For the last two years, Science Camp was my favorite week of the school year and this year continued the trend. As I am really just a glorified chaperone, I get to watch my students engage in the most authentic learning imaginable: walking through the woods and constantly acquiring and applying new knowledge. I love my Direct Instruction, it’s clearly right for teaching arcane math skills, but a hike at science camp is education as it should be.
This year, however, my experience of science camp centered around one student, M----. M---- has spinal bifida and is paralyzed from the chest down. As with most of the students I’ve run into with serious disabilities, he copes by developing a charming personality. He has a great sense of humor, strong vocabulary in both English and Spanish, and keen sense of empathy.
Unfortunately, these personality traits do not always translate into academic success. In class, he is often listless and unfocused. He rarely participates and often does not complete assignments. Much of this stems from his being pulled out of class for various special services five or six times a day, leaving him disconnected from the stream of any lesson. The services are vital and unavoidable, but the result is a constant sense of disengagement for and from M---.
Science Camp brought M---- to life like nothing I have seen before. I saw him engaged and participative during lessons, willing to venture out of his chair for a chance to dip his hand in a cold stream, and anxious to push himself, literally and figuratively, so as not to miss a moment. One day, I took him in a special off-roading wheel chair on a rather difficult hike. We traversed rocks, steep hills, narrow paths and corkscrew turns. M--- bounced from side to side of his chair, peering over the edge and sticking his hand out to grab at flowers and grass, focused for every minute.
Usually M--- is very reluctant to wheel himself about, relying constantly on others to the point of immature development of his arm muscles. By dinner on the second day, he was pushing himself to and fro without a second thought. One evening, I watched as M--- pushed himself across the camp to the nurse’s station, with an accessible water fountain, and brushed his teeth by himself for the first time in his life.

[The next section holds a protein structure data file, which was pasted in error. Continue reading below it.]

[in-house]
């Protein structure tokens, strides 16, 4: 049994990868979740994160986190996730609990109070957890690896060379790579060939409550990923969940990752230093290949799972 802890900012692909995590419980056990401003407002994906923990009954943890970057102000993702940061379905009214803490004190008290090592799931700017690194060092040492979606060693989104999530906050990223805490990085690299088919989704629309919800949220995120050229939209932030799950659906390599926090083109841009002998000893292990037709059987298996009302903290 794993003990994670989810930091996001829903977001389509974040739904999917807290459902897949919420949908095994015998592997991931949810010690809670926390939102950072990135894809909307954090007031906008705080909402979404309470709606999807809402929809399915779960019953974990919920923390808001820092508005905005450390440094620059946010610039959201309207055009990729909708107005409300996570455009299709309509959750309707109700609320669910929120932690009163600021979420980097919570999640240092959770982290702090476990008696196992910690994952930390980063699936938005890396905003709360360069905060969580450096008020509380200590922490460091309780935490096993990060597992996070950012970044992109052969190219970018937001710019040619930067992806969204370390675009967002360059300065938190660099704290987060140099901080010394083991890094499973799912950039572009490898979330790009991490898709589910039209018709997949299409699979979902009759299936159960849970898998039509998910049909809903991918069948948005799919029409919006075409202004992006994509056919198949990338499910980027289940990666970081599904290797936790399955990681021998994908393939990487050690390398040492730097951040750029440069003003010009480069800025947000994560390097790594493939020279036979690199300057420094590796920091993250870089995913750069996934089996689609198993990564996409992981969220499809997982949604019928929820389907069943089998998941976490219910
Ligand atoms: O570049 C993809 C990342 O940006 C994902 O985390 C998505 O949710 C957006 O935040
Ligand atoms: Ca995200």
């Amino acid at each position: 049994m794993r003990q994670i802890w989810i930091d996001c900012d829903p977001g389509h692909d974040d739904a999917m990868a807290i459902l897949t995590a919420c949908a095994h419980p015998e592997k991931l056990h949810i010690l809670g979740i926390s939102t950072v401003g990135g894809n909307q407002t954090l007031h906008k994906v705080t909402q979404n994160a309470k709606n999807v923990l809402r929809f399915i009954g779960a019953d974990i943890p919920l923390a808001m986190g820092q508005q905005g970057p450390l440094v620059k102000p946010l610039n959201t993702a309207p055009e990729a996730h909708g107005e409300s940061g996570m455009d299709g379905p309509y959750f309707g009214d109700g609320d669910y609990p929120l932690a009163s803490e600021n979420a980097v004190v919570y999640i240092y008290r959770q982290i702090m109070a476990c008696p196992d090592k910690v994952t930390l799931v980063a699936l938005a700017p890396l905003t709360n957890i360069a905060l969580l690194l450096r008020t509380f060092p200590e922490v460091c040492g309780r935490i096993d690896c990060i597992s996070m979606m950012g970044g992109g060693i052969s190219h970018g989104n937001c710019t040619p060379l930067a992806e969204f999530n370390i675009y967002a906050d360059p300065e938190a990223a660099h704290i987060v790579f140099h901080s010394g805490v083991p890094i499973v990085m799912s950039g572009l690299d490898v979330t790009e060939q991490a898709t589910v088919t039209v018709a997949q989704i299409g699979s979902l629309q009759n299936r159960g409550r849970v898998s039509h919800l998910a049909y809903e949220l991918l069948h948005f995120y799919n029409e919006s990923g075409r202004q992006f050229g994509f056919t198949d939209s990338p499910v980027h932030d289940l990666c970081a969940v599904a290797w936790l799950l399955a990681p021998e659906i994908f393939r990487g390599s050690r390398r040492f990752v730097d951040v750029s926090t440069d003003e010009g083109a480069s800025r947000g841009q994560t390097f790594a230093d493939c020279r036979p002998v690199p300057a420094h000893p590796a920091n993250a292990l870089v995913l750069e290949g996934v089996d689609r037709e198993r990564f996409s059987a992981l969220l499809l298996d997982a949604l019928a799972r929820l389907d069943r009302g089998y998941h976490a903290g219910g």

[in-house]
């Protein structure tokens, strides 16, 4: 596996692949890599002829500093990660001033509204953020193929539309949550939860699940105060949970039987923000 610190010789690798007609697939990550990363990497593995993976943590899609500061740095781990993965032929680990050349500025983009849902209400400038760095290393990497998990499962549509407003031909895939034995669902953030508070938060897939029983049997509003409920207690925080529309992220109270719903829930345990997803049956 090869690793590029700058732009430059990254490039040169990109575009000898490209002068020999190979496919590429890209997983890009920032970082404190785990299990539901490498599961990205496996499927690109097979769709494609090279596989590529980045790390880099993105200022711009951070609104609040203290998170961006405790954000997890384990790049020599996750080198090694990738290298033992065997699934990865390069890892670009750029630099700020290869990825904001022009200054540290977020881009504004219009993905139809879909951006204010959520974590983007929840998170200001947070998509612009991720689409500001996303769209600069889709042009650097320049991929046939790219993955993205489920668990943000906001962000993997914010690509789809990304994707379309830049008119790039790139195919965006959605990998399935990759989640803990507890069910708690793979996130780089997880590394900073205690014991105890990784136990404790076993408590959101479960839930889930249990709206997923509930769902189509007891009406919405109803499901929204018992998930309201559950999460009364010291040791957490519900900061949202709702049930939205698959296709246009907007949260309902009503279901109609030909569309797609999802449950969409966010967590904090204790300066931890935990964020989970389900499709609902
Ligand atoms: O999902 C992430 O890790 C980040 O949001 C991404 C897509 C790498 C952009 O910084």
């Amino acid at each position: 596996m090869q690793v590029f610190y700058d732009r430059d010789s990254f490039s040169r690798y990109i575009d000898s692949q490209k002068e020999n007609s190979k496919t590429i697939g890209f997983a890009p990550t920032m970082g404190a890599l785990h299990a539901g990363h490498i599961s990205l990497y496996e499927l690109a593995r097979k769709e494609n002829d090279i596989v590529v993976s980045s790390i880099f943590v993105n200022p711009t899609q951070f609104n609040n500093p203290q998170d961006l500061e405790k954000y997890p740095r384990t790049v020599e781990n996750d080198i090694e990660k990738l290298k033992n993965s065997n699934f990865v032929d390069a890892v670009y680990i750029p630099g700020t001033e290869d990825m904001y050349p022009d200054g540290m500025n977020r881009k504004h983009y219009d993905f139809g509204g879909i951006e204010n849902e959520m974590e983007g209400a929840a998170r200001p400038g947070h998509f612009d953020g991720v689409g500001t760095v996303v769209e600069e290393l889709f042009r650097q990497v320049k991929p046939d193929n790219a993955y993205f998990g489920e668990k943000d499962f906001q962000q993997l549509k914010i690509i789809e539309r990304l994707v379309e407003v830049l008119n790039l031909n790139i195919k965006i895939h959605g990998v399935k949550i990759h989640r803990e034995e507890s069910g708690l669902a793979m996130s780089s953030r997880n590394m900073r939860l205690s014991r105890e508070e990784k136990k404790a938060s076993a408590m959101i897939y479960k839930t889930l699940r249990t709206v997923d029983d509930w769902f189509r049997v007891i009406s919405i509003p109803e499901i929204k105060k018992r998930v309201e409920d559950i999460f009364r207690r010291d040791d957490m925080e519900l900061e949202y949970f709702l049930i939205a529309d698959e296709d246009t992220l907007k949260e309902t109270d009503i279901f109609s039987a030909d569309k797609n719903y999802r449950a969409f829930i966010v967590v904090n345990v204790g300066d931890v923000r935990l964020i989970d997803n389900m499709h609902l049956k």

Supervising shower-time, I came into M---‘s cabin and was greeted by a chorus of boys exclaiming, “M---- can drift!” “Drifting,” for those who did not appreciate the third incarnation of the Fast and the Furious, is when a car turns by slamming on the brakes at a high rate of speed. The boys would take turns pushing M--- up to speed down the length of the cabin, then let go, and he would slam on the brakes and turns his chair ninety degrees. This made me a little nervous, but M--- was having far too much fun for me say no. I answered the liability angel on my shoulder by noting that he was wearing a seatbelt, after all.
There were, of course, compromises in M---‘s experience. He could not go on the day-long “Epic Journey,” that is a large part of the camp lore. He was, as at school, frequently pulled out of various activities to receive treatments. I heard from another teacher that he complained of realizing some of the new extents of his disability, as well as his abilities, as he watched others in the outdoor environment. Nonetheless, I can’t help but focus on his statement that he wanted to stay at the camp for 20 days.
This post would not be complete without recognizing the woman who truly made M---‘s trip to Science Camp possible. M---- requires certain medical procedures thrice daily. His family could provide this in the evening, but not the morning. A nurse from the district volunteered to drive up to the camp all three mornings at 6AM and again at 11AM to facilitate this. She rearranged her own life and the day-care routines for her own children to allow M--- to attend the camp. I would do a great many things for my students but getting up at 4:30? Wow.
By the end of camp, M--- had driven himself to exhaustion, literally. He had to get up hours earlier than the other students, and often stayed up late joining in their whispered conversations. On Friday, he complained of dizziness and met our queries with glassy-eyed unresponsiveness. Most shockingly, he crashed his chair and almost fell out. We tried to get him to lie down, but he refused to miss a moment of the camp. We compromised and his mother picked him up just an hour or two early. It was the only time I’ve ever seen M--- cry.
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